Soleimani, a general who became Iran icon by targeting US

Feb 28, 2020

TEHRAN, Iran — For Iranians whose icons since the Islamic Revolution have been stern-faced clergy, Maj. Gen. Qassem Soleimani widely represented a figure of national resilience in the face of four decades of U.S. pressure. For the U.S. and Israel, he was a shadowy figure in command of Iran's proxy forces, responsible for fighters in Syria backing President Bashar Assad and for the deaths of American troops in Iraq. Solemani survived the horror of Iran’s long war in the 1980s with Iraq to take control of the Revolutionary Guard’s elite Quds Force, responsible for the Islamic Republic’s foreign campaigns. Relatively...

Yemeni town thrives on extortion and torture of migrants

Feb 28, 2020

RAS AL-ARA, Yemen — Zahra struggled in the blue waters of the Gulf of Aden, grasping for the hands of fellow migrants. Hundreds of men, women and teenagers clambered out of a boat and through the surf emerging, exhausted, on the shores of Yemen. The 20-year-old Ethiopian saw men armed with automatic rifles waiting for them on the beach and she clenched in terror. She had heard migrants' stories of brutal traffickers, lurking like monsters in a nightmare. They are known by the Arabic nickname Abdul-Qawi — which means Worshipper of the Strong. "What will they do to us?" Zahra...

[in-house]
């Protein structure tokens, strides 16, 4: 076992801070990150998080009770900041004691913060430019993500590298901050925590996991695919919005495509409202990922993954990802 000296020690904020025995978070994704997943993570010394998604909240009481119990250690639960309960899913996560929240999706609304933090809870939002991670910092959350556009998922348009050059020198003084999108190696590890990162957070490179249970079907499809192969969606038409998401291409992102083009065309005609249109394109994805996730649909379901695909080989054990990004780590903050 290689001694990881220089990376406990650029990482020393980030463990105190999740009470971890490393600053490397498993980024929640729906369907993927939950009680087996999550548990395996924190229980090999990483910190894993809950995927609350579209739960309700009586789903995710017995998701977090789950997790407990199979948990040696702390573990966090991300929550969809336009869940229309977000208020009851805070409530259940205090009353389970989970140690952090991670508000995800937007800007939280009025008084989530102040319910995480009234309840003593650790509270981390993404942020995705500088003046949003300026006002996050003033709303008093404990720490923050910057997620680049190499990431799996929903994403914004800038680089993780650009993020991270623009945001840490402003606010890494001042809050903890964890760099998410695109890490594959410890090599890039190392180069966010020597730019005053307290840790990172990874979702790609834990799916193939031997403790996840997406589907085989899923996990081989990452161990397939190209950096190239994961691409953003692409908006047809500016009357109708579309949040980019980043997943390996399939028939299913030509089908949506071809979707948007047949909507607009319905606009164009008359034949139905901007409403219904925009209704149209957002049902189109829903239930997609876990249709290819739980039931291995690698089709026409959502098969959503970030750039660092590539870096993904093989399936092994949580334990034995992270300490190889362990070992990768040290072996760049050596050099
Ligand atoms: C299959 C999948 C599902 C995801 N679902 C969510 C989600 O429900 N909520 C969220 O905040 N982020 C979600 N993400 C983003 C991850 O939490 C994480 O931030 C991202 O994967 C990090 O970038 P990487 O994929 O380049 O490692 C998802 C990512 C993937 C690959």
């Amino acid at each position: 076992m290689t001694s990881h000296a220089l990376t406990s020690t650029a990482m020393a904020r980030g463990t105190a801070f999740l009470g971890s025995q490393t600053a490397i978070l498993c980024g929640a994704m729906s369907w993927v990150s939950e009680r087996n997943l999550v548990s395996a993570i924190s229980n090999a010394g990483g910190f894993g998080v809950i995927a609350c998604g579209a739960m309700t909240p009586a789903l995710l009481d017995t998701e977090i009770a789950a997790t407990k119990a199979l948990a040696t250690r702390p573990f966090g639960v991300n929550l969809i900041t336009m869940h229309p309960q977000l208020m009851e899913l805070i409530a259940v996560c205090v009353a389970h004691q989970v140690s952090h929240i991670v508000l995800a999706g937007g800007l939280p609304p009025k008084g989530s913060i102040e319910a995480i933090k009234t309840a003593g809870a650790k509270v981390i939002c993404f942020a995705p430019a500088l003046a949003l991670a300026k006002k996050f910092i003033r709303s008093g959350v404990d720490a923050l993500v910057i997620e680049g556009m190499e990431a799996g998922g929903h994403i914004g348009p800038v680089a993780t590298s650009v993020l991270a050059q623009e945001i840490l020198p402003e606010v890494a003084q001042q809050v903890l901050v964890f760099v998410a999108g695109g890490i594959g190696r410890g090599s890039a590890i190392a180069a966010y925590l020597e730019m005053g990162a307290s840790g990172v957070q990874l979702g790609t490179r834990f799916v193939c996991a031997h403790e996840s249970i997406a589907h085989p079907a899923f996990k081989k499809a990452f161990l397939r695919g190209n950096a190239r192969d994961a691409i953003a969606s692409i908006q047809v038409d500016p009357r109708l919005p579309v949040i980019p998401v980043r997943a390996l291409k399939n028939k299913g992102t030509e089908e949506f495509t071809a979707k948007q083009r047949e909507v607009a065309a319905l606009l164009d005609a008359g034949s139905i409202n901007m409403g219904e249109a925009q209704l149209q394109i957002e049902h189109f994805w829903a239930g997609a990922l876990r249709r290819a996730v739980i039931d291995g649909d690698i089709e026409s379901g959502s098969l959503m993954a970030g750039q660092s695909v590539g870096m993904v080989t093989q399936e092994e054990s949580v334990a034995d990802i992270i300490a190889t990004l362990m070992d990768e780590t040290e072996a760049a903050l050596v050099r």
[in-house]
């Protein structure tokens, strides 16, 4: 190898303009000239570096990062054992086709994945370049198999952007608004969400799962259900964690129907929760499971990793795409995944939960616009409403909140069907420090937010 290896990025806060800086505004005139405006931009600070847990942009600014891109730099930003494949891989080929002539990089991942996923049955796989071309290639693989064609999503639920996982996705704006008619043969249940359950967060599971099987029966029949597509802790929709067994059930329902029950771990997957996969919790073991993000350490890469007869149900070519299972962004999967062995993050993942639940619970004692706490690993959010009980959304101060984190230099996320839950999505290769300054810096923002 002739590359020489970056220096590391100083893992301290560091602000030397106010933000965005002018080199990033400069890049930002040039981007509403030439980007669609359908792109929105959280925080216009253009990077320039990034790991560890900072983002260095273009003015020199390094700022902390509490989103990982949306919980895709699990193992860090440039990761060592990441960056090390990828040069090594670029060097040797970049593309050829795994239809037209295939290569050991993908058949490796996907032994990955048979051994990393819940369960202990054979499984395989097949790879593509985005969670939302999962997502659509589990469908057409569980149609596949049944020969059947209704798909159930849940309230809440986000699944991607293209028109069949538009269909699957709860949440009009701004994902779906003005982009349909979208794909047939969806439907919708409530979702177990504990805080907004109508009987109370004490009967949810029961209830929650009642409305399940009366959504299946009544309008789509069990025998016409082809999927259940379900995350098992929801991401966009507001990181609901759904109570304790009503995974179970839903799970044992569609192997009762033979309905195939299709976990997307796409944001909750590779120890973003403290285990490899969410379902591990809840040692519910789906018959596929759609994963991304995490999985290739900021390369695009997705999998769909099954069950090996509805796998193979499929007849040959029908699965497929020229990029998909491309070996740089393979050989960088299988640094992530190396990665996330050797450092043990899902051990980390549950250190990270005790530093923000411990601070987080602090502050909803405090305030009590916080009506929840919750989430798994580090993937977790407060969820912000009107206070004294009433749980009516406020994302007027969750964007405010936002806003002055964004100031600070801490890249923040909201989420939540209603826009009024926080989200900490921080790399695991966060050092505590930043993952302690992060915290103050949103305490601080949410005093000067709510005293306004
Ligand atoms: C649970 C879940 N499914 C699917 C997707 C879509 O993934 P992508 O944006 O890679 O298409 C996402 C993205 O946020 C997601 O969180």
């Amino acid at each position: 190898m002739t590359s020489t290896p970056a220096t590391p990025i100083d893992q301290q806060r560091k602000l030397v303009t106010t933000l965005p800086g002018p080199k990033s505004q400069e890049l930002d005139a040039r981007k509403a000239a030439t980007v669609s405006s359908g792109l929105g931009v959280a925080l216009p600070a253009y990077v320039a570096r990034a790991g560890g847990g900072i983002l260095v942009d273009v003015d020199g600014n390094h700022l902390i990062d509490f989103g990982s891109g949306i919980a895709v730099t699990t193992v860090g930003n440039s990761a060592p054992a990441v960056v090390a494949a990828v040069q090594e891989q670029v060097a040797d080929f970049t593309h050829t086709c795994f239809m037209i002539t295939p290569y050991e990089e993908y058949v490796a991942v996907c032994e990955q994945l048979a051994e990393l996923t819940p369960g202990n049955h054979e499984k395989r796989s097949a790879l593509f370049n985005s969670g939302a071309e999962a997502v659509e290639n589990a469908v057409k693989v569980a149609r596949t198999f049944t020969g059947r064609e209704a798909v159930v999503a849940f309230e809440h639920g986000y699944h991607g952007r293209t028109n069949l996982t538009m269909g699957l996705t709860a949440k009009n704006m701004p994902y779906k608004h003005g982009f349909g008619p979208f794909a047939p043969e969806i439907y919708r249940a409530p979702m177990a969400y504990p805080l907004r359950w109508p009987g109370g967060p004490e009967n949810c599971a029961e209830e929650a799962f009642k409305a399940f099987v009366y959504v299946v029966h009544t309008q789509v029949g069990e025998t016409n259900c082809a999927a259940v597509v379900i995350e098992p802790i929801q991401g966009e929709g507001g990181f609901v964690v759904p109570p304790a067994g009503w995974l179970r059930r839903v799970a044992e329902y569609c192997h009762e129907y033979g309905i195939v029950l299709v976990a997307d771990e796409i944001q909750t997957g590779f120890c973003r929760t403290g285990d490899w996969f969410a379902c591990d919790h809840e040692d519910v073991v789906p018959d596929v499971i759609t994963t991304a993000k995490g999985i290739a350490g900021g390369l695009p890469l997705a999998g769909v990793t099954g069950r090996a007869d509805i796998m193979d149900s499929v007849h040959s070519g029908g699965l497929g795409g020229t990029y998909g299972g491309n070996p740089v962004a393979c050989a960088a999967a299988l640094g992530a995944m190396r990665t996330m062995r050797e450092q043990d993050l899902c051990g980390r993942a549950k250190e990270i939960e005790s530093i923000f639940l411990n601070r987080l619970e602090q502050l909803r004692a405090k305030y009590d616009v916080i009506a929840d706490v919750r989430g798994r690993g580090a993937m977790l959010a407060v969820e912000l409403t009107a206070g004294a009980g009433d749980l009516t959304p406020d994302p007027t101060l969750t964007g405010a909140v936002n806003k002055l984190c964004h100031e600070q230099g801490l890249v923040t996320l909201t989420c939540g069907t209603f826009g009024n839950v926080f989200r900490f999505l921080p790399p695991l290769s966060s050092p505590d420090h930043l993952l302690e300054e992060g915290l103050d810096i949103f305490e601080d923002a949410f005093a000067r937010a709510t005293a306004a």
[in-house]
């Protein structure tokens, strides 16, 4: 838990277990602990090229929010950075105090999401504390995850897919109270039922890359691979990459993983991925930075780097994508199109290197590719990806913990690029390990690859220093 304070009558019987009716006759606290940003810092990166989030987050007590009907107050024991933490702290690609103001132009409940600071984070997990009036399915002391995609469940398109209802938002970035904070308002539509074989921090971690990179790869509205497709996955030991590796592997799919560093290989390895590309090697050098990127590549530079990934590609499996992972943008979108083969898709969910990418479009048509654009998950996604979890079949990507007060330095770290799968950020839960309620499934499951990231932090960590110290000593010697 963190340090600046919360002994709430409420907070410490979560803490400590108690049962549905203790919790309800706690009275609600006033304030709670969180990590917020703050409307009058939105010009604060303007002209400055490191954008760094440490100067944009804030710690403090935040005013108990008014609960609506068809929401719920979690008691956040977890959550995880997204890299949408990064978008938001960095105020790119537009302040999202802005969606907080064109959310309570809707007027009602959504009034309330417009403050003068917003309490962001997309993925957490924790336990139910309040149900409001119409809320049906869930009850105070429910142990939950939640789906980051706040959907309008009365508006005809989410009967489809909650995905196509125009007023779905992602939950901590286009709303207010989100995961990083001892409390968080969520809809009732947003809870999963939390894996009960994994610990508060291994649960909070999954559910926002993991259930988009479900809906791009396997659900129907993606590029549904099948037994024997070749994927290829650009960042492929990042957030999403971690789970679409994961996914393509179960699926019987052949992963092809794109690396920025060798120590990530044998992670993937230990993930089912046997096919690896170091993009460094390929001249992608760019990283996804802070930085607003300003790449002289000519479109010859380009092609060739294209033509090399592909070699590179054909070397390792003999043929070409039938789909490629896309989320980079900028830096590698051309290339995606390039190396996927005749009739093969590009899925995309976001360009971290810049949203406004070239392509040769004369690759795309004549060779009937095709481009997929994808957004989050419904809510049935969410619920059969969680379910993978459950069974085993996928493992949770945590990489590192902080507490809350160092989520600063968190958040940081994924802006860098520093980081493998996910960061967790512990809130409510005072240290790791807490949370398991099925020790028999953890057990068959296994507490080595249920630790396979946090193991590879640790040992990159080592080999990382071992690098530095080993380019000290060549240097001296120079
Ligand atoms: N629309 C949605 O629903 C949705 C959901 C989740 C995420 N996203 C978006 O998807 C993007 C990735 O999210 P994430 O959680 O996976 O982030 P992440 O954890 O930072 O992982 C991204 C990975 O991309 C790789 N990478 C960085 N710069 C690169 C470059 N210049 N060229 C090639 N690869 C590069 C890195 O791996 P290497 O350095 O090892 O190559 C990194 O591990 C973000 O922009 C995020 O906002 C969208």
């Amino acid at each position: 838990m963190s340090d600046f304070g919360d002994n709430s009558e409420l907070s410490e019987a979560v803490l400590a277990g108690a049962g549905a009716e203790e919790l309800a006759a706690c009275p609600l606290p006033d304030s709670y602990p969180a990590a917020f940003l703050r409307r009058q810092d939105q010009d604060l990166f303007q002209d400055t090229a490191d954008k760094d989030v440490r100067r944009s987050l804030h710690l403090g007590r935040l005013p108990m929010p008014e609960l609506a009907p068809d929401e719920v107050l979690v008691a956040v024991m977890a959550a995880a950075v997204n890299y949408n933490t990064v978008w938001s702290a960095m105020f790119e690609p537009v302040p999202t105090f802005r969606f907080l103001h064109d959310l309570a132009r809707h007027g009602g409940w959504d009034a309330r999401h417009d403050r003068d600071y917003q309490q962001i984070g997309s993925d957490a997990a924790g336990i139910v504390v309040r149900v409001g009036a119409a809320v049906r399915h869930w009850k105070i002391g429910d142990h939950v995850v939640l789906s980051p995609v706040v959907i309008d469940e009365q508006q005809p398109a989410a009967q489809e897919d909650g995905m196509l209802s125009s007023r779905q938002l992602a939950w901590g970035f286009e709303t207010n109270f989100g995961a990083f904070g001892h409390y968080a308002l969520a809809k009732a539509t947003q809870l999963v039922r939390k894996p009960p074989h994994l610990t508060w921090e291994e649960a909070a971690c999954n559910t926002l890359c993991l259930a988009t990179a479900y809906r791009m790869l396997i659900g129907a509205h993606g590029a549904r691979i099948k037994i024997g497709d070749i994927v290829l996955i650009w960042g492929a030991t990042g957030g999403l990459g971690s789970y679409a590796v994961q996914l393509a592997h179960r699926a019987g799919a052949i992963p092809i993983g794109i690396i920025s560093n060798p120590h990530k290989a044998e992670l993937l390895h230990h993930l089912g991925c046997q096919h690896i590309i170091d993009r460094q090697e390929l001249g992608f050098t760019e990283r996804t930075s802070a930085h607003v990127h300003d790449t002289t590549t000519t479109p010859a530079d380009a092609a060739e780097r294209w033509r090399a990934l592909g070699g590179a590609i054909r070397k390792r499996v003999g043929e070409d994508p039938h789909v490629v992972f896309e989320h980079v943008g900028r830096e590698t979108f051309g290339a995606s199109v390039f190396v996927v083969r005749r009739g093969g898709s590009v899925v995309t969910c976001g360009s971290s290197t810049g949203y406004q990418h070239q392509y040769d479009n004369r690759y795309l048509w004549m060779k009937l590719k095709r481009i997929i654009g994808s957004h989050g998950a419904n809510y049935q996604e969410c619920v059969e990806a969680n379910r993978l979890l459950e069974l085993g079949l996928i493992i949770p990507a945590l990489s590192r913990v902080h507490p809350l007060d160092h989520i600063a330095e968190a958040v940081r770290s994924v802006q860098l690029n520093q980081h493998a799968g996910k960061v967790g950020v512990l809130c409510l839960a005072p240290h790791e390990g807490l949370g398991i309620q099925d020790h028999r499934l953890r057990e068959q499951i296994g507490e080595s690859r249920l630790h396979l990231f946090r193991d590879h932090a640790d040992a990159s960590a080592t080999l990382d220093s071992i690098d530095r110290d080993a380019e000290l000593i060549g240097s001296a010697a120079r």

Saudi energy minister: Saudi Aramco's public offering 'soon'

Feb 28, 2020

RIYADH, Saudi Arabia — A planned stock offering of a small part of state-run oil giant Saudi Aramco "will come soon" and only at the direction of Saudi Arabia's crown prince, the kingdom's energy minister said Wednesday, further underlining the power of the 34-year-old royal. The minister, Prince Abdulaziz bin Salman, did not address reports that Aramco shares will begin to be traded on Riyadh's Tadawul stock market in December, but like Aramco itself, he did not dispute the initial public offering dates reported the day before by a Saudi-owned satellite news channel. However, there have been repeated delays to...

About Us

Get all the up-to-date breaking news about politics, business, entertainment, sports, lifestyles, weather, traffic, and local news in a seamless digital environment only in Morning Dispatcher.

Contact us: sales[at]morningdispatcher.com

Subscribe Now!

Quick Links

HomePress